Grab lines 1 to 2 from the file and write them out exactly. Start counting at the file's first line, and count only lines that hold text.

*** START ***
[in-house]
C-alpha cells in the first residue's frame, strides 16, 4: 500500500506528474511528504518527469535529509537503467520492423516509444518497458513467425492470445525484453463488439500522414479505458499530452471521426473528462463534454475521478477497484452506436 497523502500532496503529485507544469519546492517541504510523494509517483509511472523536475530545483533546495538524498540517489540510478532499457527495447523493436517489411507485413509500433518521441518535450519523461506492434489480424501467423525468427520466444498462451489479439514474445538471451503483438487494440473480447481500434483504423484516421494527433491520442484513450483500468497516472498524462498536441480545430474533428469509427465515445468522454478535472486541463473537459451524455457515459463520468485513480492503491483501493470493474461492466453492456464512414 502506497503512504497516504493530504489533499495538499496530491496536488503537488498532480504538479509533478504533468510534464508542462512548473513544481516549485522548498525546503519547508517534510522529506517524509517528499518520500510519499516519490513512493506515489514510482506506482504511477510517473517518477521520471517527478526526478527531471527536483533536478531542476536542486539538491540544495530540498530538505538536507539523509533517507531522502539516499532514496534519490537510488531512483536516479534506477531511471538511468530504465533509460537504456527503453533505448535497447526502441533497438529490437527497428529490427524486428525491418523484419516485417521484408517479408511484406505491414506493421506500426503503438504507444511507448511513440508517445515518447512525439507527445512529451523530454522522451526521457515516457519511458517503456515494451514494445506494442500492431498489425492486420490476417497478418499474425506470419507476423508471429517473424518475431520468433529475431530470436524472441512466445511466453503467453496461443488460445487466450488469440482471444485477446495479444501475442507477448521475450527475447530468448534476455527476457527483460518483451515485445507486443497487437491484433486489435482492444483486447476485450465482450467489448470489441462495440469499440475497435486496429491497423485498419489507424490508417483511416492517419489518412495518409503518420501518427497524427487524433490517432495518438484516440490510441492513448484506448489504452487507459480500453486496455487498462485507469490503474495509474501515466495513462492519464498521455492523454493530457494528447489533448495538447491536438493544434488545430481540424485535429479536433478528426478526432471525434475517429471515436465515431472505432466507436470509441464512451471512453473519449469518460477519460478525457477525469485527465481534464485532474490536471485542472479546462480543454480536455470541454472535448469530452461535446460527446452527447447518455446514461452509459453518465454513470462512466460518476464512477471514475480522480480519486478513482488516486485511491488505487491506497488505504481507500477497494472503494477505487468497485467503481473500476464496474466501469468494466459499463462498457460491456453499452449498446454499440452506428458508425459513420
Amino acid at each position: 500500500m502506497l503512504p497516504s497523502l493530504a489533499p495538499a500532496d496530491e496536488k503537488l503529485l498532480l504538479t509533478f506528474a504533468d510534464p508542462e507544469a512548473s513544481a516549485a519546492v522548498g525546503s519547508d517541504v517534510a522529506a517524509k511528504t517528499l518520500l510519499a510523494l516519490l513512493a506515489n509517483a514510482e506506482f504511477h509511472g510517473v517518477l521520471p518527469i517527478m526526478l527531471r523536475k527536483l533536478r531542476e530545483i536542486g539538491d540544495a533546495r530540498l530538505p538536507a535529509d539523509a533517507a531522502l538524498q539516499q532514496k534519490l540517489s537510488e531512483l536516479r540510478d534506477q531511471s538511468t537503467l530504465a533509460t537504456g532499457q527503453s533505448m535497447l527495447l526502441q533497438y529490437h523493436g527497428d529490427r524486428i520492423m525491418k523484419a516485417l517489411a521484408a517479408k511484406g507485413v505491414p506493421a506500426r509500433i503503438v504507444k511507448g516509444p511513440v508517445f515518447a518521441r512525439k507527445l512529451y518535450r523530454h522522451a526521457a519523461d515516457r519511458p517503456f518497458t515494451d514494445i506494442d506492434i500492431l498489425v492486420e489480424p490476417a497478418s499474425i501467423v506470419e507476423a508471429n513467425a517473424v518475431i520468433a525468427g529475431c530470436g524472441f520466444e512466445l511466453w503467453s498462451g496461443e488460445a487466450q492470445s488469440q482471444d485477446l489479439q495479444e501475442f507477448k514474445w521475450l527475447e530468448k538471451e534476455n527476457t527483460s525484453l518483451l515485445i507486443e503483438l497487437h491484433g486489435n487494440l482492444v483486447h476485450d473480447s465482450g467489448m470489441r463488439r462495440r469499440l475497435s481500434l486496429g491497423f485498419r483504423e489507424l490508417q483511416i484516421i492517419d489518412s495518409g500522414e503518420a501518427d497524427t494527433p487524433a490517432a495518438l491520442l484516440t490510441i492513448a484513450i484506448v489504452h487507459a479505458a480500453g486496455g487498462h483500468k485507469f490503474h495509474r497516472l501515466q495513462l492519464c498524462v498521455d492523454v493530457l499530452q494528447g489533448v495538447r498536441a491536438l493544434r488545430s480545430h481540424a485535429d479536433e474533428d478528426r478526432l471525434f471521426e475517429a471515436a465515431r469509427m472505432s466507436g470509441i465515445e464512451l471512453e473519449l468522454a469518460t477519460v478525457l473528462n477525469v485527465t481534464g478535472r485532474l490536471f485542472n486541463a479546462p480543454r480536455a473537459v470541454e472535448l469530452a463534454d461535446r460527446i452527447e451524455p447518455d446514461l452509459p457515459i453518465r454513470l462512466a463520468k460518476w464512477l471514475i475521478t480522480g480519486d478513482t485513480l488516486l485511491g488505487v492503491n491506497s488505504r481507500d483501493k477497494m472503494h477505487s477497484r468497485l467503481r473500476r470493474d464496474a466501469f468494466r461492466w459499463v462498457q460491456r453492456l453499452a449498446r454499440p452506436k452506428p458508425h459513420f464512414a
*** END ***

[in-house]
C-alpha cells in the first residue's frame, strides 16, 4: 500500500506528474511528504518527469535529509537503467520492423516509444518497458513467425492470445525484453463488439500522414479505458499530452471521426473528462463534454475521478477497484452506436 497523502500532496503529485507544469519546492517541504510523494509517483509511472523536475530545483533546495538524498540517489540510478532499457527495447523493436517489411507485413509500433518521441518535450519523461506492434489480424501467423525468427520466444498462451489479439514474445538471451503483438487494440473480447481500434483504423484516421494527433491520442484513450483500468497516472498524462498536441480545430474533428469509427465515445468522454478535472486541463473537459451524455457515459463520468485513480492503491483501493470493474461492466453492456464512414 502506497503512504497516504493530504489533499495538499496530491496536488503537488498532480504538479509533478504533468510534464508542462512548473513544481516549485522548498525546503519547508517534510522529506517524509517528499518520500510519499516519490513512493506515489514510482506506482504511477510517473517518477521520471517527478526526478527531471527536483533536478531542476536542486539538491540544495530540498530538505538536507539523509533517507531522502539516499532514496534519490537510488531512483536516479534506477531511471538511468530504465533509460537504456527503453533505448535497447526502441533497438529490437527497428529490427524486428525491418523484419516485417521484408517479408511484406505491414506493421506500426503503438504507444511507448511513440508517445515518447512525439507527445512529451523530454522522451526521457515516457519511458517503456515494451514494445506494442500492431498489425492486420490476417497478418499474425506470419507476423508471429517473424518475431520468433529475431530470436524472441512466445511466453503467453496461443488460445487466450488469440482471444485477446495479444501475442507477448521475450527475447530468448534476455527476457527483460518483451515485445507486443497487437491484433486489435482492444483486447476485450465482450467489448470489441462495440469499440475497435486496429491497423485498419489507424490508417483511416492517419489518412495518409503518420501518427497524427487524433490517432495518438484516440490510441492513448484506448489504452487507459480500453486496455487498462485507469490503474495509474501515466495513462492519464498521455492523454493530457494528447489533448495538447491536438493544434488545430481540424485535429479536433478528426478526432471525434475517429471515436465515431472505432466507436470509441464512451471512453473519449469518460477519460478525457477525469485527465481534464485532474490536471485542472479546462480543454480536455470541454472535448469530452461535446460527446452527447447518455446514461452509459453518465454513470462512466460518476464512477471514475480522480480519486478513482488516486485511491488505487491506497488505504481507500477497494472503494477505487468497485467503481473500476464496474466501469468494466459499463462498457460491456453499452449498446454499440452506428458508425459513420